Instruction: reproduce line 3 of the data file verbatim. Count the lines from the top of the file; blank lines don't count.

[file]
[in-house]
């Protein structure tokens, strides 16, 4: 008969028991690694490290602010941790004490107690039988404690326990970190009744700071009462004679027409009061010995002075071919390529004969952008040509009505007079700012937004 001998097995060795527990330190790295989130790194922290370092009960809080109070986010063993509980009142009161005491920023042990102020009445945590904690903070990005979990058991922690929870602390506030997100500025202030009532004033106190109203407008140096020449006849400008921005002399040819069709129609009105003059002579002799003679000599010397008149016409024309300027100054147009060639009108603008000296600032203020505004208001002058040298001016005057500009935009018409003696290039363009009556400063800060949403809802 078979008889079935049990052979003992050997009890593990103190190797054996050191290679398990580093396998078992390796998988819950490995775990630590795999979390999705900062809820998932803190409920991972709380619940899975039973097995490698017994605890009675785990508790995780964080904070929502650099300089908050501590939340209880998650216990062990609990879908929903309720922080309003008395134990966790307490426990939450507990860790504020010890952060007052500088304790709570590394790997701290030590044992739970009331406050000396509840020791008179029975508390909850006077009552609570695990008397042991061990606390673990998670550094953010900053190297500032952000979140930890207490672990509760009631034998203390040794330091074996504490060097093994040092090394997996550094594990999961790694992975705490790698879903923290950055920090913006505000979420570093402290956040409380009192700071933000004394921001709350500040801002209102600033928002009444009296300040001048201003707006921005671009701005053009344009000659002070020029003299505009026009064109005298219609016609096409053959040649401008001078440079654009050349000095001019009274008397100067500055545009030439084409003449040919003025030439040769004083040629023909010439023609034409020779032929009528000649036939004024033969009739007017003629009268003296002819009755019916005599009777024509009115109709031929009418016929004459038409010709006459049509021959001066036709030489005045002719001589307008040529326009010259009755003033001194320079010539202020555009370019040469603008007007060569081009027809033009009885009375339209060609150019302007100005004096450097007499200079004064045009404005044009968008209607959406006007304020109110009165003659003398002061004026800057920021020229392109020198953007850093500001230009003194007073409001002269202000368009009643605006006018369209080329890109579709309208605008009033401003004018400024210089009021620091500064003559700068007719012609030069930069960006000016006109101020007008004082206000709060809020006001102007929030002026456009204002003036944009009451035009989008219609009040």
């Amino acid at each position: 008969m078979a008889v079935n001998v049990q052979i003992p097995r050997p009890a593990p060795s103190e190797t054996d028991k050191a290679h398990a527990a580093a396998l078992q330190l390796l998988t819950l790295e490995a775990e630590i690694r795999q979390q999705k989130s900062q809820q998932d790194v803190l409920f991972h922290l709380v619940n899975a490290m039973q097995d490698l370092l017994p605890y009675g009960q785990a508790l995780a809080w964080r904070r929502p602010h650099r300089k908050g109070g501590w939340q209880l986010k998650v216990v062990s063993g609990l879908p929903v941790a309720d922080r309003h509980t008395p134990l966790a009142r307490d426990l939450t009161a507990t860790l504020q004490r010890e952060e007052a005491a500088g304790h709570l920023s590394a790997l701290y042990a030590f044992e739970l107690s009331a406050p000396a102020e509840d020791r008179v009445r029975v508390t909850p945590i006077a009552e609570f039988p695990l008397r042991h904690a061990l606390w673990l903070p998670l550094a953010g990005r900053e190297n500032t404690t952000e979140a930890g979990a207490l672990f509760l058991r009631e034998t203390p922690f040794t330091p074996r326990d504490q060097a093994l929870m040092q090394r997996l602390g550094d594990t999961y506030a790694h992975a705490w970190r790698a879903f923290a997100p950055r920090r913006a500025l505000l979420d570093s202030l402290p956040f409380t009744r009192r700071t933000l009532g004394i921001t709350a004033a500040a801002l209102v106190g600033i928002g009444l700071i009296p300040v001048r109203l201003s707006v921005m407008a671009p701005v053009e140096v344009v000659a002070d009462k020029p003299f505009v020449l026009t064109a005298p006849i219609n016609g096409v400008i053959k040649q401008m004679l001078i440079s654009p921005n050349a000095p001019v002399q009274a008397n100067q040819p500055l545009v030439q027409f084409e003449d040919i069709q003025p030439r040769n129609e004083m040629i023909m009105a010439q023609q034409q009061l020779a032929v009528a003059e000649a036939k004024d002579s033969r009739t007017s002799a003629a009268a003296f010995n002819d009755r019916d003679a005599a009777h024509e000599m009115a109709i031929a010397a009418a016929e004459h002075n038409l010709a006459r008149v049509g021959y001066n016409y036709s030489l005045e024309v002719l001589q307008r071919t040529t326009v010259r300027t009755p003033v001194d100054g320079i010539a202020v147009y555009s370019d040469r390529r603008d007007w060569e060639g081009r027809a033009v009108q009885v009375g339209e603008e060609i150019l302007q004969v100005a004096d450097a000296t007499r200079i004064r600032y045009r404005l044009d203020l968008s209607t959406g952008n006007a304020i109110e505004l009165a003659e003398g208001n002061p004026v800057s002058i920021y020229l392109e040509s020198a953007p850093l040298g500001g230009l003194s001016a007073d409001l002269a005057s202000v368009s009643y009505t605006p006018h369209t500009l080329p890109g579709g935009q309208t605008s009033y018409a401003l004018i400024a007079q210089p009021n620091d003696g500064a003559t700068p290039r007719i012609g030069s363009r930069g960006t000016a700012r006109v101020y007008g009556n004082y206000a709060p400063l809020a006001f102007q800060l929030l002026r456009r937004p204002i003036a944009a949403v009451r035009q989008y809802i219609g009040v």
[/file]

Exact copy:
């Amino acid at each position: 008969m078979a008889v079935n001998v049990q052979i003992p097995r050997p009890a593990p060795s103190e190797t054996d028991k050191a290679h398990a527990a580093a396998l078992q330190l390796l998988t819950l790295e490995a775990e630590i690694r795999q979390q999705k989130s900062q809820q998932d790194v803190l409920f991972h922290l709380v619940n899975a490290m039973q097995d490698l370092l017994p605890y009675g009960q785990a508790l995780a809080w964080r904070r929502p602010h650099r300089k908050g109070g501590w939340q209880l986010k998650v216990v062990s063993g609990l879908p929903v941790a309720d922080r309003h509980t008395p134990l966790a009142r307490d426990l939450t009161a507990t860790l504020q004490r010890e952060e007052a005491a500088g304790h709570l920023s590394a790997l701290y042990a030590f044992e739970l107690s009331a406050p000396a102020e509840d020791r008179v009445r029975v508390t909850p945590i006077a009552e609570f039988p695990l008397r042991h904690a061990l606390w673990l903070p998670l550094a953010g990005r900053e190297n500032t404690t952000e979140a930890g979990a207490l672990f509760l058991r009631e034998t203390p922690f040794t330091p074996r326990d504490q060097a093994l929870m040092q090394r997996l602390g550094d594990t999961y506030a790694h992975a705490w970190r790698a879903f923290a997100p950055r920090r913006a500025l505000l979420d570093s202030l402290p956040f409380t009744r009192r700071t933000l009532g004394i921001t709350a004033a500040a801002l209102v106190g600033i928002g009444l700071i009296p300040v001048r109203l201003s707006v921005m407008a671009p701005v053009e140096v344009v000659a002070d009462k020029p003299f505009v020449l026009t064109a005298p006849i219609n016609g096409v400008i053959k040649q401008m004679l001078i440079s654009p921005n050349a000095p001019v002399q009274a008397n100067q040819p500055l545009v030439q027409f084409e003449d040919i069709q003025p030439r040769n129609e004083m040629i023909m009105a010439q023609q034409q009061l020779a032929v009528a003059e000649a036939k004024d002579s033969r009739t007017s002799a003629a009268a003296f010995n002819d009755r019916d003679a005599a009777h024509e000599m009115a109709i031929a010397a009418a016929e004459h002075n038409l010709a006459r008149v049509g021959y001066n016409y036709s030489l005045e024309v002719l001589q307008r071919t040529t326009v010259r300027t009755p003033v001194d100054g320079i010539a202020v147009y555009s370019d040469r390529r603008d007007w060569e060639g081009r027809a033009v009108q009885v009375g339209e603008e060609i150019l302007q004969v100005a004096d450097a000296t007499r200079i004064r600032y045009r404005l044009d203020l968008s209607t959406g952008n006007a304020i109110e505004l009165a003659e003398g208001n002061p004026v800057s002058i920021y020229l392109e040509s020198a953007p850093l040298g500001g230009l003194s001016a007073d409001l002269a005057s202000v368009s009643y009505t605006p006018h369209t500009l080329p890109g579709g935009q309208t605008s009033y018409a401003l004018i400024a007079q210089p009021n620091d003696g500064a003559t700068p290039r007719i012609g030069s363009r930069g960006t000016a700012r006109v101020y007008g009556n004082y206000a709060p400063l809020a006001f102007q800060l929030l002026r456009r937004p204002i003036a944009a949403v009451r035009q989008y809802i219609g009040v």